v) One interpretive issue to keep in mind that Jesus is fond of hyperbole. He often overstates the case to make a point. I'm surprised by how many commentators take the explanation of the employer at face value. But that's tone-deaf to Christ's rhetorical modus operandi. He frequently creates unrealistic scenarios to dramatize certain issues.

vi) When we watch a movie we tend to subconsciously identify with certain characters. We root for the good guys.

One issue is which group the reader relates to in the parable. Western Christians may naturally see themselves as the early birds in the parable. We've been laboring faithfully from the crack of dawn. However, a Third-World Christian might see the western Christian as the latecomer who has it easy. Many Third-World Christians lead wretched lives. Compared to them, many of us have far less to complain about. 

Mind you, just to observe that some other people are far worse off than you isn't much of a theodicy. But that's an argument for another day.

vii) So who do the latecomers in the parable represent? That's intentionally ambiguous and open-ended. It would be wrong to equate them with deathbed converts, although that may be included. 

On the one hand there are cradle Christians who've been exposed to the Gospel under very favorable terms. Who've benefited from a Christian upbringing. 

Conversely, there are unbelievers who had a godless childhood, with clueless, aimless parents. Neglected children. For instance, Francis Chan lost both parents as a child. He lived with an aunt and uncle, until the uncle murdered his wife right in front of young Francis Chan. 

Some of them are latecomers to the faith, but one can hardly begrudge them since they didn't have the spiritual advantages some of us enjoyed. While it's advantageous to cut in line, sometimes that offsets a prior disadvantage. So there are situations in which the spiritually privileged and underprivileged balance out at different times of life. Both sides can feel cheated or slighted if they fail to take everything into account. Cutting in line may compensate for spiritual deprivation early on.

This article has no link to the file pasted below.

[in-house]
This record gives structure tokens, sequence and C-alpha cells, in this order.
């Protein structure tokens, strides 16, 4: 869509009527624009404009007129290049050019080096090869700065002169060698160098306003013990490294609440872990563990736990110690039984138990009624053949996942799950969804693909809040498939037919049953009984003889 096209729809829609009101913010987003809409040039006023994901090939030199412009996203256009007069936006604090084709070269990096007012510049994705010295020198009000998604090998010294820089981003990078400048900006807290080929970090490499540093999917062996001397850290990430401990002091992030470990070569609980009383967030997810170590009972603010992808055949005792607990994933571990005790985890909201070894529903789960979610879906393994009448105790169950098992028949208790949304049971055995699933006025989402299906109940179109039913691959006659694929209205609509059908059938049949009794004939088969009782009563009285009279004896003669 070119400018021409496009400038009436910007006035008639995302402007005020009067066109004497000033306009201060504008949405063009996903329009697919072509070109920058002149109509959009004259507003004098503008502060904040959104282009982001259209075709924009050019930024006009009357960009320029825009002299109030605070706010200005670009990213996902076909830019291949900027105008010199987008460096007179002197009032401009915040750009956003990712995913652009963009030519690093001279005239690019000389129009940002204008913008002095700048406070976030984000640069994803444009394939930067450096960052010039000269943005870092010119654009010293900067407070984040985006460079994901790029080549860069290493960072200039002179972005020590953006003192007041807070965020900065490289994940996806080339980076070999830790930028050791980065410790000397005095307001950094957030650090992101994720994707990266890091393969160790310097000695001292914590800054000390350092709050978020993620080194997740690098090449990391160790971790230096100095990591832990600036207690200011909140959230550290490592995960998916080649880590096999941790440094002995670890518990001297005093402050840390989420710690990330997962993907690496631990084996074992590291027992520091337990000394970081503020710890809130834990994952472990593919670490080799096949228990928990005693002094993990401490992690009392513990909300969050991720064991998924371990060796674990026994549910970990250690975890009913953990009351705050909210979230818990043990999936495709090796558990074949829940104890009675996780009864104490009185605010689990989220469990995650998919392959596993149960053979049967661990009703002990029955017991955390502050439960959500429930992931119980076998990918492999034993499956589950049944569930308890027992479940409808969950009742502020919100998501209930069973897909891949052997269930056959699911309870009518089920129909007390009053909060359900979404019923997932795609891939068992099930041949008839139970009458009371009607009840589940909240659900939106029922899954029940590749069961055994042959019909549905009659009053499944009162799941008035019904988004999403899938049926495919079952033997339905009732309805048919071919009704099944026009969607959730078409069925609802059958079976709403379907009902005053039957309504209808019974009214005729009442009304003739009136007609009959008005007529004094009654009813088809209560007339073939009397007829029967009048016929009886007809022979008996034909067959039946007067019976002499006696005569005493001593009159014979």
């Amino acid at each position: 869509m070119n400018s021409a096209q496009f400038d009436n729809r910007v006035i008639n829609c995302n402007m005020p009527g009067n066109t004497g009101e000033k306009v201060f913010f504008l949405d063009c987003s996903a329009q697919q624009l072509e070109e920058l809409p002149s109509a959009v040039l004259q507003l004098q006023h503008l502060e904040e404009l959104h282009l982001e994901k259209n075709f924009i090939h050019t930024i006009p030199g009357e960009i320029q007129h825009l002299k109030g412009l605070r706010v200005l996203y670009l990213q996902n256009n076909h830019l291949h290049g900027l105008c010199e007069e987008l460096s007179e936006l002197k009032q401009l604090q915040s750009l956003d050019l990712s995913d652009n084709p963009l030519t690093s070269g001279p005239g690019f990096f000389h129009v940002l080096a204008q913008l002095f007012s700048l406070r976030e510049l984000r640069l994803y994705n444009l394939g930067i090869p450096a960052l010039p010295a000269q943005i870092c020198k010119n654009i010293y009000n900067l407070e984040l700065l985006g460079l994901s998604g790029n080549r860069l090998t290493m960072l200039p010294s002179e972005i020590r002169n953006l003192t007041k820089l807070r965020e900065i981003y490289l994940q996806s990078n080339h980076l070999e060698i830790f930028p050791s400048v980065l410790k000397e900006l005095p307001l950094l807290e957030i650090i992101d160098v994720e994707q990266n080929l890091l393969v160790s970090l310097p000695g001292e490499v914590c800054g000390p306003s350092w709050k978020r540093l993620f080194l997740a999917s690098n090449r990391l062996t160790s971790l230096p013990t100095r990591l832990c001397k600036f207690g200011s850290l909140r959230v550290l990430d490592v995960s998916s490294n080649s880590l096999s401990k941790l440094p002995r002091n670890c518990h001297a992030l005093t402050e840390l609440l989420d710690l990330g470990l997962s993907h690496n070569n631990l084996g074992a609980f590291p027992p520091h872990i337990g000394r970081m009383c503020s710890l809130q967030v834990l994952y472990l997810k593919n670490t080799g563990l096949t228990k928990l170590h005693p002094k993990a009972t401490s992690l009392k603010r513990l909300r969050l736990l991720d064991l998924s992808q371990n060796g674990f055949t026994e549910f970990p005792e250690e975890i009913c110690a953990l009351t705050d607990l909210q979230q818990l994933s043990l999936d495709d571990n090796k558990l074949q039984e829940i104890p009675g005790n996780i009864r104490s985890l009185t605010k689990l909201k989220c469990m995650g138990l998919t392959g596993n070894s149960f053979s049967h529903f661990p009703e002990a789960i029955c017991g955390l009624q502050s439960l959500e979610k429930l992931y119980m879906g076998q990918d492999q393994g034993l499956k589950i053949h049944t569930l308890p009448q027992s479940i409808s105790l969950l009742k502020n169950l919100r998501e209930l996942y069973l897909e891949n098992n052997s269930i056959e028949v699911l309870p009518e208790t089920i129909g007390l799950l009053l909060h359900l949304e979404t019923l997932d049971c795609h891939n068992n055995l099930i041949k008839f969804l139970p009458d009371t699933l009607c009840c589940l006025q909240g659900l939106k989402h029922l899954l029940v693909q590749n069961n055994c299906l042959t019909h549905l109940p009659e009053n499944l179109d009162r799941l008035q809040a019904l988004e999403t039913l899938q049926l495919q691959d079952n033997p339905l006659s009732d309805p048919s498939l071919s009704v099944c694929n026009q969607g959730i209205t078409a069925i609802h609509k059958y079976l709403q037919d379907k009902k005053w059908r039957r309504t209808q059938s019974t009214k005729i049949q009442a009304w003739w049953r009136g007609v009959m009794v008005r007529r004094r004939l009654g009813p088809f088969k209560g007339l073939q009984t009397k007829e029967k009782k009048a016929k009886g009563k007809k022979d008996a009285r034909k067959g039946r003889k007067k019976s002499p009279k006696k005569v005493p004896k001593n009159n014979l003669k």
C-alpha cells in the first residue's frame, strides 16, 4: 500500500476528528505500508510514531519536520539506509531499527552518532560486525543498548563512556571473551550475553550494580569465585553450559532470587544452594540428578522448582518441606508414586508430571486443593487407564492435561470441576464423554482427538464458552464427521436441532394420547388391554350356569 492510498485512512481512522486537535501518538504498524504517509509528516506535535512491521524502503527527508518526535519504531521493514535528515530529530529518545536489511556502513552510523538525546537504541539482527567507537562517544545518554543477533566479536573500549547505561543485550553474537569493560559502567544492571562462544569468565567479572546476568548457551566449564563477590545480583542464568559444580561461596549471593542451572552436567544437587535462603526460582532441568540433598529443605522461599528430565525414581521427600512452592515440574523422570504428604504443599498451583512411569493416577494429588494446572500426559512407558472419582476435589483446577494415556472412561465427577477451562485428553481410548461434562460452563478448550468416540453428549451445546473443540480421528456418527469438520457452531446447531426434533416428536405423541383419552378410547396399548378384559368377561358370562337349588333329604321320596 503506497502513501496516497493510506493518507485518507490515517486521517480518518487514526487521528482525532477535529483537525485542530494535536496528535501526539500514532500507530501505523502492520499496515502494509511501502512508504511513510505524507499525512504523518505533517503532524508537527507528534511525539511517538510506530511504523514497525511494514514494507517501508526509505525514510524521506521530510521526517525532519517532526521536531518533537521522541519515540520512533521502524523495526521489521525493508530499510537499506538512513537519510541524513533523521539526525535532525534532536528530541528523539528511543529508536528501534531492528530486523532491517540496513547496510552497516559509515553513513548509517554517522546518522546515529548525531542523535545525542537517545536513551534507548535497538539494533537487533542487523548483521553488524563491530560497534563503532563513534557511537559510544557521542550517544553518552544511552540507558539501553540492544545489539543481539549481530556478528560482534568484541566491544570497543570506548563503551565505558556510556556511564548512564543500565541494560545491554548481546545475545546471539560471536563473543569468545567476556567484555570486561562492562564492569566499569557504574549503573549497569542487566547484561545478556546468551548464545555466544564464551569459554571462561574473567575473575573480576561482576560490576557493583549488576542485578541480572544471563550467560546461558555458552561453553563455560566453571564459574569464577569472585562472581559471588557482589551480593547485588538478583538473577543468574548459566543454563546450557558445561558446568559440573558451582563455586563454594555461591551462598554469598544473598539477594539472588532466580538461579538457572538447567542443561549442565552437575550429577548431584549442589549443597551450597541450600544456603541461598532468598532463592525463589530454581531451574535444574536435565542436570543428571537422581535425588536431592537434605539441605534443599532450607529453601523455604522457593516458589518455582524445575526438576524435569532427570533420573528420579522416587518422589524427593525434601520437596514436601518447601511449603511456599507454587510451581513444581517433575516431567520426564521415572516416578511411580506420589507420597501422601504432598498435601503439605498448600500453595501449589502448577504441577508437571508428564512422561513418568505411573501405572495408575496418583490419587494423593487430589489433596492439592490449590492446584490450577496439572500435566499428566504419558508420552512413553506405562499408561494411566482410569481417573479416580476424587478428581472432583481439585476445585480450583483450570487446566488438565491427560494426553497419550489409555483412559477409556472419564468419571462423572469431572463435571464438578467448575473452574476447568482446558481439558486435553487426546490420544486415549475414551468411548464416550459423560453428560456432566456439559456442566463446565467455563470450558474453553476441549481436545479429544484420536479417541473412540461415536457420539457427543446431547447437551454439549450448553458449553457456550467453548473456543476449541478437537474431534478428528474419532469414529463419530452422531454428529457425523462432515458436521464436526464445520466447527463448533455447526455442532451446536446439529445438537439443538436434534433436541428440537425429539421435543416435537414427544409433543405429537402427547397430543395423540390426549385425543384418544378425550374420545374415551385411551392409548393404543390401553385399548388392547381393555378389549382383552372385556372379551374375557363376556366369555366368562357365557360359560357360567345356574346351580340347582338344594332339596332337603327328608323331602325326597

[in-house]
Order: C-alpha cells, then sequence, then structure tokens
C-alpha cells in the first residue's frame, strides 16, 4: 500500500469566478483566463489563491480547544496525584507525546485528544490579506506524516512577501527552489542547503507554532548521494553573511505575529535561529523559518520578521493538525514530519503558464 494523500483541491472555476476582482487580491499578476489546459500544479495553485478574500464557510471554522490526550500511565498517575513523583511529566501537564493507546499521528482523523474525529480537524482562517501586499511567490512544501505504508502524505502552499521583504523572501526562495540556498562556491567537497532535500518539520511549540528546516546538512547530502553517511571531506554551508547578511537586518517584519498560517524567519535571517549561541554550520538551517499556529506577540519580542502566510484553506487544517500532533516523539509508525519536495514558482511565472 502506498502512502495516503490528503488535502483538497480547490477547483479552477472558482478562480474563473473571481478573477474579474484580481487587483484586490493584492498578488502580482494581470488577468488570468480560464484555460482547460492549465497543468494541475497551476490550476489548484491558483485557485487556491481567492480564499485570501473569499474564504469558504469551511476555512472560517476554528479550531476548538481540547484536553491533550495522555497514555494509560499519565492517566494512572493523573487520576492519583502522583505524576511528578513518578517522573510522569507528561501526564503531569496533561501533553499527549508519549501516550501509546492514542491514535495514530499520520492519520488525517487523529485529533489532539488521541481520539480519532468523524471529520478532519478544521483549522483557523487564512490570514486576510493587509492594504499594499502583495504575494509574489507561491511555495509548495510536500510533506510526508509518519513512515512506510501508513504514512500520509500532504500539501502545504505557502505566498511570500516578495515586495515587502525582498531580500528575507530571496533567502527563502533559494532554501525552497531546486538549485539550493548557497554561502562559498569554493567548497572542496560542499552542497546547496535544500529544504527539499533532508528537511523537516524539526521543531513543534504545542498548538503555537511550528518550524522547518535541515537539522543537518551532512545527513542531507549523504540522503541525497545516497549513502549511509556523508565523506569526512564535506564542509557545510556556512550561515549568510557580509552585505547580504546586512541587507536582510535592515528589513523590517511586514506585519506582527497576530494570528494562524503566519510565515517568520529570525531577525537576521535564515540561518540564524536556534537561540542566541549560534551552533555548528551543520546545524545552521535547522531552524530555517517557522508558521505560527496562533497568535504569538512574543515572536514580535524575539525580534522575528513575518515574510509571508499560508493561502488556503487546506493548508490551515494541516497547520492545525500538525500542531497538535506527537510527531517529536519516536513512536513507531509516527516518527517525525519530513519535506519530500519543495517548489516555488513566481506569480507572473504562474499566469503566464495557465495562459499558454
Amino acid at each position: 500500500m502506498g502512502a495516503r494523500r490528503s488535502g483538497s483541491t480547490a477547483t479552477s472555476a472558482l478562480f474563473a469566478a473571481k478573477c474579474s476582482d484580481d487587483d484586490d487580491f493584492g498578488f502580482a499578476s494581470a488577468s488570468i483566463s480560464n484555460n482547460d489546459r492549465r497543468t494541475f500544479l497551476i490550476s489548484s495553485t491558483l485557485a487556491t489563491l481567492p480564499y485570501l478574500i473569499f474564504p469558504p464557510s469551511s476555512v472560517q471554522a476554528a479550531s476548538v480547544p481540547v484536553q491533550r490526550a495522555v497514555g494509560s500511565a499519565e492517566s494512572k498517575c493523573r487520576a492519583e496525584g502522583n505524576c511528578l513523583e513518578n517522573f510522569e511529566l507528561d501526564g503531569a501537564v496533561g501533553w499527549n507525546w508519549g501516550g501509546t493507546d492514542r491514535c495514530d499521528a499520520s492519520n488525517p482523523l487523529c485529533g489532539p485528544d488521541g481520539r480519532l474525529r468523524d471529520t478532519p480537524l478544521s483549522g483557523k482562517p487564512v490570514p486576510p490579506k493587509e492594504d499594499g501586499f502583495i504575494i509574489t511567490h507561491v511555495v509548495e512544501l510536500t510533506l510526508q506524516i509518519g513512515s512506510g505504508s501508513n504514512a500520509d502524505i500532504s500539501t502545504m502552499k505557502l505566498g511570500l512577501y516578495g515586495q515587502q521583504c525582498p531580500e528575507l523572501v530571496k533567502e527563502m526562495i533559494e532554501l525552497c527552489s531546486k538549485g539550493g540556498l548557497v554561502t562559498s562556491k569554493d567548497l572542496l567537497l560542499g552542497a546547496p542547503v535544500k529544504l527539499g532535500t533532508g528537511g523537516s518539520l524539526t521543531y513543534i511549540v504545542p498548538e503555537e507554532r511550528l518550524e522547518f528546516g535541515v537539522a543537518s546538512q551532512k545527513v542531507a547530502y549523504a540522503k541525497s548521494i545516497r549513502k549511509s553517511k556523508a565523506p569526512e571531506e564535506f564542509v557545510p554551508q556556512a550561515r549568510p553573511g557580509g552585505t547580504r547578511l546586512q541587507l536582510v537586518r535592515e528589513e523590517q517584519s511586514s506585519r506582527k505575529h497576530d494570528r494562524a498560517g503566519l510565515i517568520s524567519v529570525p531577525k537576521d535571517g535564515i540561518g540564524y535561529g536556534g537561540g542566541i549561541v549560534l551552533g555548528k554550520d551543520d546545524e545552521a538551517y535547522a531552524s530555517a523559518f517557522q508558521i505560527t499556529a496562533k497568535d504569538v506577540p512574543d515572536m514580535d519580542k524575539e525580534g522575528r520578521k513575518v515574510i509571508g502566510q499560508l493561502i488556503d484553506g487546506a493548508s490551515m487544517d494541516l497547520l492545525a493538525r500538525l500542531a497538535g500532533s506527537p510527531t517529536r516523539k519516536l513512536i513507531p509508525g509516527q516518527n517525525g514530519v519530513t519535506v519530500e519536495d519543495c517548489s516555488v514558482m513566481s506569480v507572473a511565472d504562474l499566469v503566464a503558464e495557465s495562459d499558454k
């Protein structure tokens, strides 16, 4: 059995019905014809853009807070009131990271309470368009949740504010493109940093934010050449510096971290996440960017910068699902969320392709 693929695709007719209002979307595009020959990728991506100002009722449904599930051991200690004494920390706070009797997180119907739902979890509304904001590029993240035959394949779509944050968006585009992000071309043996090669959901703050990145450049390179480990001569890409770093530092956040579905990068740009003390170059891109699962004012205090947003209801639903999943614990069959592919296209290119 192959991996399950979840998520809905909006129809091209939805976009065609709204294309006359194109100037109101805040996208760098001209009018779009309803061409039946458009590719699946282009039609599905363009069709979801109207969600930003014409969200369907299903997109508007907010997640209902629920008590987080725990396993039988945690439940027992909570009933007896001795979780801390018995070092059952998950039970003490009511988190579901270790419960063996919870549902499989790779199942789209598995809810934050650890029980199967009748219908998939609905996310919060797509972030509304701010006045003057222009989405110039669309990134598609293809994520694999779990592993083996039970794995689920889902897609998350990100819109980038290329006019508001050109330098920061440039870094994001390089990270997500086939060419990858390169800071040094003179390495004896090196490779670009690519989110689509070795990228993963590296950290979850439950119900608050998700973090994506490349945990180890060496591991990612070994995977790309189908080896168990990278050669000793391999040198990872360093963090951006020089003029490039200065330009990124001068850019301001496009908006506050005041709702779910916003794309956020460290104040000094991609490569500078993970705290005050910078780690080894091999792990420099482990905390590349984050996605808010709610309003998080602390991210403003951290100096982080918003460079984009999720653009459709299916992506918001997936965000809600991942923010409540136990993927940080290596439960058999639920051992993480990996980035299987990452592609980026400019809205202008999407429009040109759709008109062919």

viii) Then there's the question of what makes this life worthwhile. Ironically, so many hedonists are miserable. They deny themselves nothing, yet they're chronically dissatisfied. Often resort to drugs and alcohol to fill the void. Hedonism is not a recipe for happiness.  

ix) Then there's the question of what makes the afterlife fulfilling. What's the nature of heavenly rewards? What rewards are we seeking? Is our eternal bliss based on comparing our situation to another saint? Should we be looking at others? Should we care?

For many Christians, the hope of heaven includes a family reunion. Spending eternity with those we love. Those we like to be around. If that's in part our notion of a heavenly reward, why should we care how someone else was rewarded? We got what was important to us, didn't we? 

Likewise, some ailing Christians look forward to rejuvenation. Restoration of health. Not to mention Christians who were born disabled. For them, a normal body will be a first-time experience. Why should they be concerned with how someone else is rewarded?

It's like brothers comparing Christmas presents. Even if one got a more expensive gift than the other, that doesn't make it a better gift if it's not what you want. 

Heaven isn't competitive. Having your deepest needs met is independent of how someone else's deepest needs are met. Presumably, it's not a question of getting a bonus, over and above what you need to be happy. Is it not enough to be happy? Happy at long last? Is it not enough to have your unrequited yearnings ultimately fulfilled? What does it matter how someone else is rewarded so long as your belated longings are finally met?